Thursday, January 21, 2010

let's get physical which equals sweaty

since sunday, i have sweat more than i have since i was on Georgetown's crew team freshman year (early mornings doing workouts on the erg, see below, in 30 degree weather and an old boathouse = sweat dripping from your face and your body steaming when you take a break)

anyway- i have been to three spin classes since sunday. the first was a two hour one on sunday, during which we watched "Behind Enemy Lines." The second was Tuesday, with a substitute instructor named Erica. Erica gets very excited about spin class, and you spend lots of time sprinting up hills. Thursday, Laurie was back (YAY) and we had a killer workout.

During all of these, sweat was just dripping from my face and my body. everywhere. it was so gross. now, i used to really truly hate sweat. when i was about 12, i entered my first tennis tournament. i won my first match and lost my next two. then i told my parents i didn't want to play tennis anymore because i didn't like a sport where i had to sweat.

well, now i get to sweat alot. and while i appreciate it more (you know, the more you sweat, the healthier you are), i still don't think i like it. sweat is moist. and it drips. and it smells like body and salt. sometimes, it is nice to know you are working hard. however, it is not nice to be in a small room at 75 degrees with 15 other human beings who are sweating like crazy and you just know their sweat is evaporating into the air and settling on your skin. and the walls. and the windows. ew.

now let me leave you with some facts about sweat:

It's cool to sweat -- literally. Sweating is your body's most effective way of cooling itself because when sweat evaporates from your skin, body heat is reduced.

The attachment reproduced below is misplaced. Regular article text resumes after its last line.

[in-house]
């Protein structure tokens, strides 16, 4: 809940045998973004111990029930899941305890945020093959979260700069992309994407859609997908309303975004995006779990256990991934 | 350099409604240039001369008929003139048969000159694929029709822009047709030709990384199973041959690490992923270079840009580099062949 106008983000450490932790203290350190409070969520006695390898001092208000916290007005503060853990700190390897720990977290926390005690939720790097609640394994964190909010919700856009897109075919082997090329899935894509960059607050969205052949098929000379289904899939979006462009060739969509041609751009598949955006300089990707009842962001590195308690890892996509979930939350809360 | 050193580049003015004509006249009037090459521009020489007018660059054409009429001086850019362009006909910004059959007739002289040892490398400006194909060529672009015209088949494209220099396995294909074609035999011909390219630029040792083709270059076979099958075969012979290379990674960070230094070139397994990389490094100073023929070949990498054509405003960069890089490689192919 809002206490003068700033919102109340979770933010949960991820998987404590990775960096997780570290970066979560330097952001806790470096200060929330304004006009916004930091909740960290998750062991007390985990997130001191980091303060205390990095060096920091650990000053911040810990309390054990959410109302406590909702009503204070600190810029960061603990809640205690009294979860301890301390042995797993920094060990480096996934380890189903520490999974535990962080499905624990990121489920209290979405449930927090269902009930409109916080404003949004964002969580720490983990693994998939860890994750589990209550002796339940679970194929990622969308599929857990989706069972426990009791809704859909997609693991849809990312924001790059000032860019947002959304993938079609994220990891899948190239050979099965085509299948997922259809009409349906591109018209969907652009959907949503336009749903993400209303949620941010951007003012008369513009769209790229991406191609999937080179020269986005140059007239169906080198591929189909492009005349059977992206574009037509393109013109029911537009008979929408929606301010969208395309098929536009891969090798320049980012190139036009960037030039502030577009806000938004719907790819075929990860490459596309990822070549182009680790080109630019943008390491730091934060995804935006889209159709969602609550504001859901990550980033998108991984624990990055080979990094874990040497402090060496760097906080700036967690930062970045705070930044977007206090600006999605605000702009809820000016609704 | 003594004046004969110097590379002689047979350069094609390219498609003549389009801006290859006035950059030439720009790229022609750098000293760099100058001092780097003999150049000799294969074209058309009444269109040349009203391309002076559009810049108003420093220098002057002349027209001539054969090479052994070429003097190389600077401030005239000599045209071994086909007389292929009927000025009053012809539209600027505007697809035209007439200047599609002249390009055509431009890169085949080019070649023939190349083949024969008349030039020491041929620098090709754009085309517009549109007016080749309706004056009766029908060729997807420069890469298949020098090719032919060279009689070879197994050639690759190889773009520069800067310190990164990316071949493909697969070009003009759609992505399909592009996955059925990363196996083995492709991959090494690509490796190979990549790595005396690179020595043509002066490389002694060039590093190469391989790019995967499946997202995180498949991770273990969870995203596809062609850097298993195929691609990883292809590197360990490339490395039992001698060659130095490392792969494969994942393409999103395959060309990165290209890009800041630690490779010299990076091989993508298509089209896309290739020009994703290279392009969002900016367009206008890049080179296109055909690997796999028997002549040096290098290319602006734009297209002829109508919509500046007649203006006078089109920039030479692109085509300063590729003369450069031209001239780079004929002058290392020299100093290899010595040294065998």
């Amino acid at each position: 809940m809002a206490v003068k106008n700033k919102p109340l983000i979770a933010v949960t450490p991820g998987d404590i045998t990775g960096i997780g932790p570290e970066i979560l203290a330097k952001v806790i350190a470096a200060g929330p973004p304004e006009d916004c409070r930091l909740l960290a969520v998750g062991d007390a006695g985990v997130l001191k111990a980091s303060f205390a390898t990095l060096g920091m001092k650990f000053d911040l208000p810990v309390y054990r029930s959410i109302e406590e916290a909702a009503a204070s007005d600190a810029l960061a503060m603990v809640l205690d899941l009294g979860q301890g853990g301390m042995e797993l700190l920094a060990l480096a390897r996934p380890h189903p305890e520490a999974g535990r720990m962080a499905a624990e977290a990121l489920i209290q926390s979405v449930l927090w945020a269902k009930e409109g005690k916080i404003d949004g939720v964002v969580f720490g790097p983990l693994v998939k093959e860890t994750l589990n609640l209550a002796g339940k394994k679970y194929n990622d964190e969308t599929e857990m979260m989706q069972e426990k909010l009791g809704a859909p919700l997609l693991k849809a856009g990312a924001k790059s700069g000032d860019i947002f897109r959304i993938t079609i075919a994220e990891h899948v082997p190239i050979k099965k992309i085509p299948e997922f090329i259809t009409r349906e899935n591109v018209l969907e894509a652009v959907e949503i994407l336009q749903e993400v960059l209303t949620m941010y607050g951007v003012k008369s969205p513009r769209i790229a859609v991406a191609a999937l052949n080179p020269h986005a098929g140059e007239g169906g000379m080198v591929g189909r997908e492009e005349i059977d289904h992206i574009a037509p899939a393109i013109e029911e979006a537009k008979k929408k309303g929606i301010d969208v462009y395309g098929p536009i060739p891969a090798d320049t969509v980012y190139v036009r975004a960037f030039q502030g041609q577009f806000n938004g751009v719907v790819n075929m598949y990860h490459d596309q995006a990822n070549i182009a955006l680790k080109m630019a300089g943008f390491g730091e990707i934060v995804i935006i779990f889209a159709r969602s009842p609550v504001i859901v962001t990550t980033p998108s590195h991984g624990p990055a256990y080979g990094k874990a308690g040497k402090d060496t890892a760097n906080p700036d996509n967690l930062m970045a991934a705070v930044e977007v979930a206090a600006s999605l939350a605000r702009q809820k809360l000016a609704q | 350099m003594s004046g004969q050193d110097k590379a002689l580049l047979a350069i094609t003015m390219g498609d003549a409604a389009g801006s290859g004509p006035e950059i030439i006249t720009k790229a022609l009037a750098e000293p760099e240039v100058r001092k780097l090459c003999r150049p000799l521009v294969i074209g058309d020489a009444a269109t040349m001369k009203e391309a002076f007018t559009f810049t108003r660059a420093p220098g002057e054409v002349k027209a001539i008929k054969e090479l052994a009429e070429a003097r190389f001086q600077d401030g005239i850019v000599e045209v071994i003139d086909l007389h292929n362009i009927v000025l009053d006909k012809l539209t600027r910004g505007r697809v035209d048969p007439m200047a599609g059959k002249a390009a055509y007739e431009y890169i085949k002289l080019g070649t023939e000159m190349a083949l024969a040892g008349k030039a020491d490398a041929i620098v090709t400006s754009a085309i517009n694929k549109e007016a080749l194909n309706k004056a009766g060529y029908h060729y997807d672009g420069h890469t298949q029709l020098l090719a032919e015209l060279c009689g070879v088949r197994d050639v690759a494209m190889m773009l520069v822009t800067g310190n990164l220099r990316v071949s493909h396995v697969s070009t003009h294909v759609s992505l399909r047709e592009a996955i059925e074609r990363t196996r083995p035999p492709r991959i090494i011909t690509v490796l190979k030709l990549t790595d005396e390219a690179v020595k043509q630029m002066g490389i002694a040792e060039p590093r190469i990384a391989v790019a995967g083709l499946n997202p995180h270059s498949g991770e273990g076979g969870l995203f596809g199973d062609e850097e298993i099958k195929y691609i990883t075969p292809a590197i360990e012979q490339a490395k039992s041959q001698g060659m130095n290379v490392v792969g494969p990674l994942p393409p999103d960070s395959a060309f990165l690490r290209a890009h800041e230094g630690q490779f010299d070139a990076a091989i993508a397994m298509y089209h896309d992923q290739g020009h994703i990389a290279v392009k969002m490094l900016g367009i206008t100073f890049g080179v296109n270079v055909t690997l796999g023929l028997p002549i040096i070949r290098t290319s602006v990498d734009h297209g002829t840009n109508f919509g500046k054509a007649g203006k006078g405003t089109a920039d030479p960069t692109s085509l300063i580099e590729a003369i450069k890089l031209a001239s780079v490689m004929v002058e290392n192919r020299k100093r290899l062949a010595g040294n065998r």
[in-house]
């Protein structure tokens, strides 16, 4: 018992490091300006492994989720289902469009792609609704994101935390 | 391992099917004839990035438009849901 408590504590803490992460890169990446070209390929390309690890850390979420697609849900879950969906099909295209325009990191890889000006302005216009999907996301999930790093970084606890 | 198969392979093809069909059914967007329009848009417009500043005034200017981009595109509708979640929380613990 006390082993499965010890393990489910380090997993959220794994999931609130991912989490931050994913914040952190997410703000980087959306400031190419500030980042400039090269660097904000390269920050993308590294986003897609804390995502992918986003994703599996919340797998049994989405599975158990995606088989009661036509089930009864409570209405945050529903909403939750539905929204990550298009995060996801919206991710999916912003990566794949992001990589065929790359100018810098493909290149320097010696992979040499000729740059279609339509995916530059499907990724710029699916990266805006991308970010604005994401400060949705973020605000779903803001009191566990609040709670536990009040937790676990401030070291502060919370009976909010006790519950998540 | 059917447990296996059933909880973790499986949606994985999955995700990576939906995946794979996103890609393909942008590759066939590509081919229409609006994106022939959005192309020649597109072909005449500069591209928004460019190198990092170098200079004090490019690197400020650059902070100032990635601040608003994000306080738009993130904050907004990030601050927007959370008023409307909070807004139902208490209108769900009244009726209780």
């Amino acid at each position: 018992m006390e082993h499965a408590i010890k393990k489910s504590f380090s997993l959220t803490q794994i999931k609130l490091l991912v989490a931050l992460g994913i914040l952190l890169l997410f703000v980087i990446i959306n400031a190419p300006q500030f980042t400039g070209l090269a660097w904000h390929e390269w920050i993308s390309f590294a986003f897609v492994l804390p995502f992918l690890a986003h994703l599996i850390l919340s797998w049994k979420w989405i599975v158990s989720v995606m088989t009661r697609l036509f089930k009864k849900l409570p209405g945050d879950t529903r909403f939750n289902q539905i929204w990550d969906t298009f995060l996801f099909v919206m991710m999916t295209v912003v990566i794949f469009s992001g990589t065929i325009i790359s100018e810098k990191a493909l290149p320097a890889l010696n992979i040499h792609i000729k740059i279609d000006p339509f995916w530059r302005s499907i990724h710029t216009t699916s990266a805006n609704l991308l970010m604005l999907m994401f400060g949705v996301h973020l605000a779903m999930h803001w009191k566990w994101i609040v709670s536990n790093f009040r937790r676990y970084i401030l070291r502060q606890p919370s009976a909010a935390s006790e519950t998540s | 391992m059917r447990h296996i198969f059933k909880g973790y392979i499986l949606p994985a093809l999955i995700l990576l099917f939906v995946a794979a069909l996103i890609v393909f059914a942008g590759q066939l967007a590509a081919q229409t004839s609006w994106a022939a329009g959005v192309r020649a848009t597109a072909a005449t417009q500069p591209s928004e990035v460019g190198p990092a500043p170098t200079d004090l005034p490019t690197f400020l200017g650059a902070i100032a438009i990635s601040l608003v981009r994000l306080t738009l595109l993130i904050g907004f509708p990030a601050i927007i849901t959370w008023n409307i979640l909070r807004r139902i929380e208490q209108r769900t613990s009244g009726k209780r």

While sweating is important, if you don't replace the fluids you lose through sweat, it can lead to dehydration and heat illness. That's why fluid replacement before, during and after exercise and activity is so crucial.

What Happens When We Sweat

During exercise, the heat produced by working muscles exceeds the heat released by the body, and body temperature rises. The rise in body temperature causes an increase in sweating and blood flow to the skin. As a result heat is removed by the evaporation of sweat from the skin, radiated from the body to the cooler surroundings, and is lost by convection to moving air.

Our bodies are approximately 55-65% fluid. When some of that fluid is lost through sweat, it affects our cardiovascular system and our ability to control temperature.

Factors that Influence Sweat Rates

Environment - High temperatures cause you to sweat more quickly and to lose more fluids through sweat. Humidity also affects your ability to cool off. It's harder for sweat to evaporate in hot, humid weather than in hot, dry weather heat index chart.
Exercise intensity - As your body works harder, body temperature increases, which leads to greater sweat loss.
Clothing and equipment - Minimal, loose-fitting clothing helps promote heat loss. Heavy clothing and equipment (e.g., football uniform and helmet) doesn't allow heat to be released as easily and increases sweating.
Genetics - Heredity has some effect on your ability to sweat, but being in good physical condition is usually a more important factor.
Fitness and acclimatization - As you increase your fitness, you become a better "sweater." You sweat sooner and you sweat more. The body adapts to exercise in warmer temperatures by sweating more.
Sweat Glands

The body has approximately 2 - 4 million sweat glands weighing a total of approximately 100 grams (about 3 ounces).
The most concentrated area of sweat glands is on the bottom of our feet while the least concentrated area of sweat glands is on our back.
Women have more sweat glands than men, but men's are more active.

(facts courtesy of this website)

yummmmmmmmmmm. ultra love.

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